This week is national Victim's Right's Week. Advocates say few victims are aware of the rights they actually have. So, there's a campaign underway to spread the word about available services for victims.
Beth Maki lost her 42-year-old daughter, Karen, last year on the 4th of July. She was killed in a hit-and-run accident.
"She just had the kindest heart and the most beautiful personality," said Beth Maki.
Maki says if it wasn't for victim advocates, she would not have known her rights as a victim. She says they were there for emotional support and guidance in the legal process.
"[They] Listened to me talk endlessly about my grief. Helped us figure out what comes next; each time there was something new in the court system," Maki said.
Many times people don't know their rights as a victim of a crime, and that's where advocates from the prosecutor's office step in.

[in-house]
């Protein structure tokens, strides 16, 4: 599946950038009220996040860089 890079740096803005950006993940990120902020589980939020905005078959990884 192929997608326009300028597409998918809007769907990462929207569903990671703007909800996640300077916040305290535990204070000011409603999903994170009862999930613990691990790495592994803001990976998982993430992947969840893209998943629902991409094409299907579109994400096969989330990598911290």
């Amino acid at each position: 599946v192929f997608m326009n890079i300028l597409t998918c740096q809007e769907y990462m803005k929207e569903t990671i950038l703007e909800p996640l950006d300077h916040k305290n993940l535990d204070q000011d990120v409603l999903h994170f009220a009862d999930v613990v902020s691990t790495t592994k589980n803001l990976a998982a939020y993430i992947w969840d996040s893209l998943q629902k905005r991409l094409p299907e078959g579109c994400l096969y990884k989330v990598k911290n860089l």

"Victims now get an opportunity to give a statement in court at a sentencing which will hopefully give the judge an idea of how this crime has affected their lives," said Cindy Boyer, Victim Witness Coordinator (Marquette prosecutor's office).
Organizations like Mothers Against Drunk Driving also provide that emotional support for victims and their families.
"Sit alongside them in their grief in their healing process. We work with people from the very beginning for many years," said Betsy Harris.
It's services like these that have helped friends and family of Bubba Croley, the 13 year old from Ishpeming who lost his life in a crash, get through their grief and honor him one last time.
"It's truly wonderful that they gave these children a chance to say one last goodbye to Christopher," said Christopher Croley, father.
As for Maki, she says these services have made all the difference.
If you are a victim of a crime, you are entitled to your rights, and advocates suggest you reach out for help. For more information click here.